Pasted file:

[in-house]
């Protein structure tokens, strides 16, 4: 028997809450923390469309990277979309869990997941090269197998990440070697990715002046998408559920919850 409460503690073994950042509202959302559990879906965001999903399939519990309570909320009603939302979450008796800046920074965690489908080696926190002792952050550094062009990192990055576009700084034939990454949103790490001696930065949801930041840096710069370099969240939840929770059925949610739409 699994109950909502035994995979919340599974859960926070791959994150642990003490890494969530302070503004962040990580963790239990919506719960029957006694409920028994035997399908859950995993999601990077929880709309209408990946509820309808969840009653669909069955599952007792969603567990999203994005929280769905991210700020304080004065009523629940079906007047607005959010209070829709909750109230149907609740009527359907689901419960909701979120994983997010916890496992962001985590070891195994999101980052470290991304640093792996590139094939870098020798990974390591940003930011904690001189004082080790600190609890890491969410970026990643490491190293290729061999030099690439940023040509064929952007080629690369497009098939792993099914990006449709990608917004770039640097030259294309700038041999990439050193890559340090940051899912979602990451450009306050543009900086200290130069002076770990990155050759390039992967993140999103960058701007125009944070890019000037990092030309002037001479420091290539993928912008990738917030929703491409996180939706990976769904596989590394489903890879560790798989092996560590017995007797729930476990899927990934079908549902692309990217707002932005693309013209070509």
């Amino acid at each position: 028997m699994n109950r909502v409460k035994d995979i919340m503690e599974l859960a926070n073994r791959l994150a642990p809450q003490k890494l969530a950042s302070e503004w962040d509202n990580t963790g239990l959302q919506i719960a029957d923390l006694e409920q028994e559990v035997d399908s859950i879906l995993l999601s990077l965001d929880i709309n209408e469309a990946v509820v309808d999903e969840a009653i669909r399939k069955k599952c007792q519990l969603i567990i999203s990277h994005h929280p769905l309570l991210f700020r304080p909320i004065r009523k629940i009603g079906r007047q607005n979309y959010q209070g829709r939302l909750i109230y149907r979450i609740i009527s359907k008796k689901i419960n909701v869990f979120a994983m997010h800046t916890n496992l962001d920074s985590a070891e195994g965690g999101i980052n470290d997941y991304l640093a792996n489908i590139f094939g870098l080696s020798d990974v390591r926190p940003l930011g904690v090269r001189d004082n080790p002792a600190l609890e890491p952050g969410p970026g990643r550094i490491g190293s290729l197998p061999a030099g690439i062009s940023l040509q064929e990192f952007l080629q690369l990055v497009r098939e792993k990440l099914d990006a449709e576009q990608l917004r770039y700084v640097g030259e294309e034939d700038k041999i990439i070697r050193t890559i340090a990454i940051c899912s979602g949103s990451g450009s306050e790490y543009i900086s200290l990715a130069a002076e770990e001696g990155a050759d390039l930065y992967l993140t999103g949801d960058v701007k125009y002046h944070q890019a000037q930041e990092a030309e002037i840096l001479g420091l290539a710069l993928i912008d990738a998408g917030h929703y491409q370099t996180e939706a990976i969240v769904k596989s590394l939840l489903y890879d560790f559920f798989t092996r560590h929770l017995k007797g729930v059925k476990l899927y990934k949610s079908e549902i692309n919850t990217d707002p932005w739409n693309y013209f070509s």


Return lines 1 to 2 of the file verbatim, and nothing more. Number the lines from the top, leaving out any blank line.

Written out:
[in-house]
């Protein structure tokens, strides 16, 4: 028997809450923390469309990277979309869990997941090269197998990440070697990715002046998408559920919850 409460503690073994950042509202959302559990879906965001999903399939519990309570909320009603939302979450008796800046920074965690489908080696926190002792952050550094062009990192990055576009700084034939990454949103790490001696930065949801930041840096710069370099969240939840929770059925949610739409 699994109950909502035994995979919340599974859960926070791959994150642990003490890494969530302070503004962040990580963790239990919506719960029957006694409920028994035997399908859950995993999601990077929880709309209408990946509820309808969840009653669909069955599952007792969603567990999203994005929280769905991210700020304080004065009523629940079906007047607005959010209070829709909750109230149907609740009527359907689901419960909701979120994983997010916890496992962001985590070891195994999101980052470290991304640093792996590139094939870098020798990974390591940003930011904690001189004082080790600190609890890491969410970026990643490491190293290729061999030099690439940023040509064929952007080629690369497009098939792993099914990006449709990608917004770039640097030259294309700038041999990439050193890559340090940051899912979602990451450009306050543009900086200290130069002076770990990155050759390039992967993140999103960058701007125009944070890019000037990092030309002037001479420091290539993928912008990738917030929703491409996180939706990976769904596989590394489903890879560790798989092996560590017995007797729930476990899927990934079908549902692309990217707002932005693309013209070509």